Temperature monitors are ‘by-the-book’ devices that need to be used alongside competent employees. And in truth, all biotech and biopharma companies should have fault tolerant monitoring technology and quality assurance hardware. Institution of simple technologies such as buffer vials (for temperature sensors), will help decrease confusion and increase measurement accuracy for sensitive applications. The buffers provide a 'shield' around the sensor, preventing momentary temperature changes from an opened refrigerator door that can skew data or trigger false temperature alerts.

    New employees will appreciate the availability of helpful (and simple) technology, which is important to establish safe handling practices that have become standardized and remain consistent within the various industries. Hopefully, the investment has gone both ways, and this recent rise in specialized positions is piggy-backed by a push for 'battle-hardened' temperature monitoring systems. In preparation for 2013, we want to direct you towards a list of guidelines that must be followed as per the CDC for vaccine storage and handling. As the CDC shows, responsible quality assurance employees and reliable monitoring technology truly go hand-in-vial.

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  • Monitoring Devices and Vaccine Storage: A Global Concern

    We recently spoke with an individual from a reputable hospital who outlined a recent failure in one of their systems. According to the source, over 900 monitoring points were inactive as result of a faulty monitoring system. The question of"who's monitoring your monitoring device?" was part of our discussion on refrigerators, and is an extremely important issue. The upkeep of monitoring systems is an important piece of any "best practice" storage strategy. Unfortunately, this mishap at the US-based hospital is part of a larger theme around the world; that inadequate monitoring and storage of vaccines (and medicine) is still a significant problem.

    This basic infographic (kudos to msfaccess.org) shows a standard problem in vaccine storage and temperature control, as outlined by simple geographic location.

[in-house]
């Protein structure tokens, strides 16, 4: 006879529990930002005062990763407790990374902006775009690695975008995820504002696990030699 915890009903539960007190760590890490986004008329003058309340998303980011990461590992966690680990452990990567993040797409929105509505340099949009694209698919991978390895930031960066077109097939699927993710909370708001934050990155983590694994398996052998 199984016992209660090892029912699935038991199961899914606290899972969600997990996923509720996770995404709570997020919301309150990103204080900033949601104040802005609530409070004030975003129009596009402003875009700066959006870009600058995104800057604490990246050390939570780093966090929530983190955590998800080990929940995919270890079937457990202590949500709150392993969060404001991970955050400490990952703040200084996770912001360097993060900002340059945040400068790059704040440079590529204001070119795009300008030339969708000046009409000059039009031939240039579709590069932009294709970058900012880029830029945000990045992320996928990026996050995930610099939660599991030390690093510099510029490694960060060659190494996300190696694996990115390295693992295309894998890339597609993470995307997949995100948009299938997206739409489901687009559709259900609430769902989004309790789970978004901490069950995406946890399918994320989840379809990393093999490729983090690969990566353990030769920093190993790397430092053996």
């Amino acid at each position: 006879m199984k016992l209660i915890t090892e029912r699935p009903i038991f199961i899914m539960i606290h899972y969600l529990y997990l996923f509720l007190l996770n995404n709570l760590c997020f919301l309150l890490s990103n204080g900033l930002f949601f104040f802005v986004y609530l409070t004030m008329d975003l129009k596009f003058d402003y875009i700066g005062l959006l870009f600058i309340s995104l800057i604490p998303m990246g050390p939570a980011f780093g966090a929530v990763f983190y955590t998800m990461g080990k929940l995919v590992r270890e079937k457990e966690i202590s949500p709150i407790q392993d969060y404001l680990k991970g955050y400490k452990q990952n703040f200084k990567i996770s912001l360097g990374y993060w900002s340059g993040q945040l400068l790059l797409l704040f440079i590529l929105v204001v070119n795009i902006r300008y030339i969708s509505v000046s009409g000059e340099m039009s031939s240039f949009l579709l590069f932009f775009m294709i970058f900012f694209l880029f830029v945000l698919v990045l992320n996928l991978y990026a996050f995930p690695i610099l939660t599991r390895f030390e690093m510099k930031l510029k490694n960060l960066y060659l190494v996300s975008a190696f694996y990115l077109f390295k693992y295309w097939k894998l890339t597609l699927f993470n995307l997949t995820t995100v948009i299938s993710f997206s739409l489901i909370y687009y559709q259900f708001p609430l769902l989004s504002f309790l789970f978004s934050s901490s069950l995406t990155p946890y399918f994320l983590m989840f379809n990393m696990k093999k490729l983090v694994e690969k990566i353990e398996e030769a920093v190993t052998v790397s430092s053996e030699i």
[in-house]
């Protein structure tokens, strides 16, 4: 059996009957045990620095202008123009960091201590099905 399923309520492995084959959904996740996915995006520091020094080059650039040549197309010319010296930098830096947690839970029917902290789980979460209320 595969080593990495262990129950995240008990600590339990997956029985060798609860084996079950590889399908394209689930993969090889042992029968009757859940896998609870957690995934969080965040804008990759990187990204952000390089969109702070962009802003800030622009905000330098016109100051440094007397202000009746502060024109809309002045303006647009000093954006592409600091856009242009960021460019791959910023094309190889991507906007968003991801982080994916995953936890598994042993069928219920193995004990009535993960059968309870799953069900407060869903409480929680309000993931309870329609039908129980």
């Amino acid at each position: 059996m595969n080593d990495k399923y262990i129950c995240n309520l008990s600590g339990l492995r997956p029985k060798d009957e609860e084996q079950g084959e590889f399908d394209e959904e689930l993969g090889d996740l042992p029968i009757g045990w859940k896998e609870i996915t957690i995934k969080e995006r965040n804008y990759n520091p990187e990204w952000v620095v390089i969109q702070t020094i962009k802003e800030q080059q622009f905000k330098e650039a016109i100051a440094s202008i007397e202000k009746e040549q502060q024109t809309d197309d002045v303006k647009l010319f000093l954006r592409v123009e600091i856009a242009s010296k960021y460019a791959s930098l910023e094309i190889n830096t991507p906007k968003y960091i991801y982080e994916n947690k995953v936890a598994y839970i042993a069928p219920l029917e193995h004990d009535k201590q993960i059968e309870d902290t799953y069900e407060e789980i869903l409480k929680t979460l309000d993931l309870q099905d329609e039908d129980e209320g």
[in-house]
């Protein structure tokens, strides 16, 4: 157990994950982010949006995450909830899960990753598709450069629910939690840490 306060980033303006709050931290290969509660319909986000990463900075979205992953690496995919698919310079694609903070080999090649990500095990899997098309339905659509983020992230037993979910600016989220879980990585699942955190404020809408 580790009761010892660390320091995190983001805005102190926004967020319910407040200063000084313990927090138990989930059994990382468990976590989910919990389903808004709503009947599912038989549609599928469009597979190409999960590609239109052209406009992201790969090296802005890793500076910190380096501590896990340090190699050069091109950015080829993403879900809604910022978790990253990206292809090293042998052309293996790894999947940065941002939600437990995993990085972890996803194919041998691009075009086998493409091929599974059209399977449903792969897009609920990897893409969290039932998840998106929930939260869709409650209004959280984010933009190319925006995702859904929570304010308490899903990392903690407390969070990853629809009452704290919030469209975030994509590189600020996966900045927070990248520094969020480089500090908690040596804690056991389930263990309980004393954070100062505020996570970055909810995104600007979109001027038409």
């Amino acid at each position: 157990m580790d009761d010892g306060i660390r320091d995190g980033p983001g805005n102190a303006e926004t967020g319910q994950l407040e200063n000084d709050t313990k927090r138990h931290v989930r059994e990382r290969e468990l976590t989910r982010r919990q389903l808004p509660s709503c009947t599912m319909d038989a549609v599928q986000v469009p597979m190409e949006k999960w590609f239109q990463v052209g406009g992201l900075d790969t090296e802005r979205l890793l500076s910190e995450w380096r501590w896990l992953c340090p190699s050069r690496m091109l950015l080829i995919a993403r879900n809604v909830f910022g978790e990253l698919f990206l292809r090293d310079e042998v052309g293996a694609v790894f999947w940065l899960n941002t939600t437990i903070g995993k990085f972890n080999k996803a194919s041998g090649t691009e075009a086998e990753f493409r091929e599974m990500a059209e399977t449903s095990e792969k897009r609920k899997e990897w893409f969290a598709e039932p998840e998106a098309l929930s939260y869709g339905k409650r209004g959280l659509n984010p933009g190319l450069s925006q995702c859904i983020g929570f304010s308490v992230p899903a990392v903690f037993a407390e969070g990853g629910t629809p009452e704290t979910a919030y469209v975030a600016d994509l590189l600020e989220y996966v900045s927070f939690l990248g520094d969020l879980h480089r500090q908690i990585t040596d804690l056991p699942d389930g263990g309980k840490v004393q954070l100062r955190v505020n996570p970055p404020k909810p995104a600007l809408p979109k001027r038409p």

Vacc Infographic ColdChain ENG 2012 web

    As we can see, Chad has environmental roadblocks to best storage practices for vaccines. This is only one of many majorconcerns in vaccine storage, and will continue to be a struggle for Africa as a whole.  In recent news, a bill “to provide for the establishment of a Drug Regulatory Authority of Pakistan” was passed.  This bill came nearly a full year after anestimated 40,000 cardiac patients in Lahore were given faulty drugs, leading to the deaths of nearly 100 people. Despite legal complications, this authority is absolutely necessary for the quality control and safety of Pakistan-based hospitals, clinics, and laboratories. Unfortunately, the 100 deaths constitute part of the basis for this bill. As quoted from the article, “In retrospect the lesson learnt from this experience is that decision-making should be guided by evidence, earlier on without the need for a catastrophic event to underscore its salience.”. This speaks to the deterrence question that we discussed last week with Hurricane Sandy and flooding;  preparation and prevention should not be based on a sole event or glaring weakness in any system. Preventative methods in Medicine should be proactive and progressive; weaknesses should be exploited before they can develop into larger problems. Whether the issue is environmental (like in Chad), financial, or legislative, the issue must be addressed sooner rather than later.

    There are obvious signs that the ‘authority’ is not the sole answer to the problem. The bill is referenced by statistics that estimate a presence of only 250 inspectors to monitor a variety of manufacturing facilities in one city. In terms of pharmacies in Pakistan, a 2005 survey from the International Journal for Health Care in Rawalpindi (3rd largest city) showed that only22% had qualified pharmacists on site, only 10% had temperature monitoring, and 4% alternative supply of electricity for refrigerators.  These numbers are shocking, given the Meningitis issue that we also discussed last week. It's also troubling that this authority has been established nearly 7 years after that survey was conducted; it's obvious to any reader that immediate action must be taken to improve the system. Still, the legal complications have made this "no-brainer" into a lengthy process.

    If we know that a single, isolated laboratory in Massachusetts can cause 300+ breakouts and 30+ deaths from one tainted batch of steroids, an entire city with less-than-adequate quality control in Pharmacies could be potentially disastrous. Quoted from the 'conclusions' of the 2005 survey, "Most drug sellers had fragmentary knowledge regarding drug dispensing and storage, and improper dispensing practices." Given the percentages listed, this ‘new’ authority will hopefully breathe a fresh breath into the Pharmaceutical industry of Pakistan.

    Since our induction, the Bio-Pharamceutical industry has been a primary (and sensitive) target for Temperature@lert.Temperature monitoring devices should be part of a larger prevention strategy for medicine (black matter in Steroids), and devices need to be regularly monitored and tested. Here at Temperature@lert, we have an excellent understanding of health guidelines and the necessary certifications that are needed for device application in the pharmaceutical industry. Unlike Property Management, in which consequences of inadequate temperature monitoring can translate into flooding  (bursted pipes) and overheating, the biopharmaceutical industry can house extremely sensitive (and valuable) research data and vaccines.  Particularly for vaccine storage, the cost of inadequate monitoring can be measured in lives lost, as seen in both the US and in Pakistan.